COOPER: To Mark's point, I do not understand why in their opening statements they would say that George Zimmerman was on top and Trayvon Martin was on the bottom if they knew this other evidence was out there and was going to come out and the grass stains and all of that.

HOSTIN: Well, because, Anderson --

COOPER: And then switch halfway through and say, well, maybe he was on top and pulling away. That just seems like --

HOSTIN: I didn't see it as a switch, first of all.


GERAGOS: Ninety-percent of the way --

HOSTIN: There were several witnesses --

GERAGOS: A day before closing.

HOSTIN: There were several witnesses that testified that they believed it was George Zimmerman on top. There was evidence to support their opening statement.

COOPER: Right. But by the end, they didn't talk about that. He was mounting -- he was mounting that thing on the top.

HOSTIN: Well, they were giving -- they were giving alternatives. And prosecutors do that all the time. They say, OK, well, what about this? Is it possible, Mr. Expert witness, that he could have been moving away? Is that possible?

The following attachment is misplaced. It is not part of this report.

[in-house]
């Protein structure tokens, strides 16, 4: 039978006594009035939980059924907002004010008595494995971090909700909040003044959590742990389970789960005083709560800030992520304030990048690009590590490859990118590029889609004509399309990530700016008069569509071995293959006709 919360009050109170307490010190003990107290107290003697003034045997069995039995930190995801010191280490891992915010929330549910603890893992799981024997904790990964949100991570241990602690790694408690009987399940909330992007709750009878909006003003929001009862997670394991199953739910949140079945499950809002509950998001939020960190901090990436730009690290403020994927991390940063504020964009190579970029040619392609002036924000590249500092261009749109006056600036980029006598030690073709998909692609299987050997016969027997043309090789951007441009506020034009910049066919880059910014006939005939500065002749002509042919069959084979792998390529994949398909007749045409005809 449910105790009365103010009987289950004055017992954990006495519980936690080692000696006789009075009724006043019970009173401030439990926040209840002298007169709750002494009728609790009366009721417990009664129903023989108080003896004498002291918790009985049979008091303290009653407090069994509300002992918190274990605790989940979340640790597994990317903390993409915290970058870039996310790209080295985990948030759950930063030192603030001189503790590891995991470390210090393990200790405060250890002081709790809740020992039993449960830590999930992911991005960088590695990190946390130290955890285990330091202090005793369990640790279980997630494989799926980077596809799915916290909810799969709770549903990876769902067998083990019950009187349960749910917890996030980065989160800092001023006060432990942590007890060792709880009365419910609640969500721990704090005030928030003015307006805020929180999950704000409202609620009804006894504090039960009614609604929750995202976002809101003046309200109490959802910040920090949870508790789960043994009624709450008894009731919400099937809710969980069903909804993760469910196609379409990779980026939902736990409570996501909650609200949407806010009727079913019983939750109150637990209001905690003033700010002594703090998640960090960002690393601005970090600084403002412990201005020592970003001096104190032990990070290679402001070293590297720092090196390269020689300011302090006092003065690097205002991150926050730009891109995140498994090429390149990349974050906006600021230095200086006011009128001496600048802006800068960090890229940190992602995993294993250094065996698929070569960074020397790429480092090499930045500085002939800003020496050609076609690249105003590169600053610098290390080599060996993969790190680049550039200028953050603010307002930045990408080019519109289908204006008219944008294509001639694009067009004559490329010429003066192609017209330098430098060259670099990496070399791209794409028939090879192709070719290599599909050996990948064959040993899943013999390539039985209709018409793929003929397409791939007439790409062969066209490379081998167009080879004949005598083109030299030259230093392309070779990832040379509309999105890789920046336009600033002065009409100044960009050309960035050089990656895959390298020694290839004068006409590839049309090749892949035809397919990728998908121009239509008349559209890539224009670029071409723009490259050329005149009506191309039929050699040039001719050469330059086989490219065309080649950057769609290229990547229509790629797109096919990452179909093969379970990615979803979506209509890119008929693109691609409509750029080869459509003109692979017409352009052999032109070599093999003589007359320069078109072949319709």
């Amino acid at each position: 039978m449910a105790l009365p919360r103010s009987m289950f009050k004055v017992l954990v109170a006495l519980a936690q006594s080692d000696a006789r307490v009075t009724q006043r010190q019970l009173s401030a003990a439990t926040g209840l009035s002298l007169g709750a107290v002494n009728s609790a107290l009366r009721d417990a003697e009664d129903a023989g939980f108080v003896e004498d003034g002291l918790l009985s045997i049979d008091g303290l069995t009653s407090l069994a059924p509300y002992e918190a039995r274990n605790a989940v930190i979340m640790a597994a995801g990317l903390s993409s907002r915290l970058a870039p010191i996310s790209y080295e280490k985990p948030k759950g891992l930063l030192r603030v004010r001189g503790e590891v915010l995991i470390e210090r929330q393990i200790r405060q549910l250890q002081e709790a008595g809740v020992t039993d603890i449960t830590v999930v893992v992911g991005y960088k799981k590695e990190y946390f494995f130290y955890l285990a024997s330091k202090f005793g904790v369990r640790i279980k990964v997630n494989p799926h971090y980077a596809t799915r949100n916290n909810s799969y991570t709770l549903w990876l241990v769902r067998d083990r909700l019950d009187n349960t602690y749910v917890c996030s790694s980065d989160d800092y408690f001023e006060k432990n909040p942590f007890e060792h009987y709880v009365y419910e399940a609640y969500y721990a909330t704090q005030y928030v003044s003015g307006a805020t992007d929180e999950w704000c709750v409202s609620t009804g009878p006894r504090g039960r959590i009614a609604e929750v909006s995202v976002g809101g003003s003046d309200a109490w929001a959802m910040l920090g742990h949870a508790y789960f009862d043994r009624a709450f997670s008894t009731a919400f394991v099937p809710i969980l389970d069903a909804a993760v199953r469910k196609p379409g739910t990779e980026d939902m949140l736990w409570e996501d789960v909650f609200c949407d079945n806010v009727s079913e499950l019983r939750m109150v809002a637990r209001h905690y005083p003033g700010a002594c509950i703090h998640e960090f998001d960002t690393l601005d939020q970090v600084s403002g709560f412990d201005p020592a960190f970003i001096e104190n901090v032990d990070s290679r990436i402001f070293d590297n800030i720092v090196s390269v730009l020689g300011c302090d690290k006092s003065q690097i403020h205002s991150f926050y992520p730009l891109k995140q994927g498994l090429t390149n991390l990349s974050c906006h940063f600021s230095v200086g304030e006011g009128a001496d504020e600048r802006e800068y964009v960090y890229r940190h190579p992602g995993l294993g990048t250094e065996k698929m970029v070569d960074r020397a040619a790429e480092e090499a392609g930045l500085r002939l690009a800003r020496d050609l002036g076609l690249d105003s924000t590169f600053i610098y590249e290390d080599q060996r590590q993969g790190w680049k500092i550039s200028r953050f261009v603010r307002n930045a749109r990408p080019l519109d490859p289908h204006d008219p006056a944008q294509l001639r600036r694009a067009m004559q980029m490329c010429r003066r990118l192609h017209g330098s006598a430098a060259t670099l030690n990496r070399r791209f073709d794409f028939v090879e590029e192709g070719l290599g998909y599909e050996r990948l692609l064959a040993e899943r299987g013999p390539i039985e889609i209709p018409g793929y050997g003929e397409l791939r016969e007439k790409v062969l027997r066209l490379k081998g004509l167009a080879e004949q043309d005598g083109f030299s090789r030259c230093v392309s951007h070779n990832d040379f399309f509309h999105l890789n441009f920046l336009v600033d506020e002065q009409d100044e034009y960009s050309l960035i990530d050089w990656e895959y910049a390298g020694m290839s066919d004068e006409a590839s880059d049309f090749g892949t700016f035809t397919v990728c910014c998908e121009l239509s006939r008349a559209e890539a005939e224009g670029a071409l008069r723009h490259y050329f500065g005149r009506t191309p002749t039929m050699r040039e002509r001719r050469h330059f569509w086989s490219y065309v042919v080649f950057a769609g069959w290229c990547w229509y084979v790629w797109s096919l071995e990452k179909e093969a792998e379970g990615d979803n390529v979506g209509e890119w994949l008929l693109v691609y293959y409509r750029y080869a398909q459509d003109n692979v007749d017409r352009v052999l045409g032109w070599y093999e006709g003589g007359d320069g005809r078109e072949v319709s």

COOPER: I went to the law school of "Law & Order" so my -- I have no actual legal basis. But --


GERAGOS: Could I -- could I --



GERAGOS: Can I respond to that?

COOPER: Go ahead, Mark.

HOSTIN: Of course, Mark Geragos. GERAGOS: Wait a second. Prosecutors --

COOPER: Yes, Mark Geragos.

COOPER: Let --

GERAGOS: The prosecutors give -- the prosecutors give alternatives that suggest a not guilty? Is that what you're telling me?

HOSTIN: No, that's not.

GERAGOS: Because most of the prosecutions that I'm involved d in, the prosecutors don't go demonstrate what a not guilty verdict would be. Because that's what they did in that case, Sunny.

COOPER: All right. Let's take a break. Our panel will be back. A lot more ahead. There were a lot of memorable moments throughout this trial. There was one key witness who may have tipped the scales for the jury. We'll take the panel's take on that.

Plus, the Justice Department continuing its federal civil rights investigation, looking into the evidence from the trial as part of that. The question is, will George Zimmerman face civil rights charges. Coming up.


COOPER: Hey, welcome back to this AC 360 special report, THE GEORGE ZIMMERMAN TRIAL: NOT GUILTY.

The verdict came after a 14-day trial packed with a lot of testimony, memorable testimony. The jurors have chosen not to speak publicly, at least not yet. So we're going to ask our panel who they think were the most influential witnesses.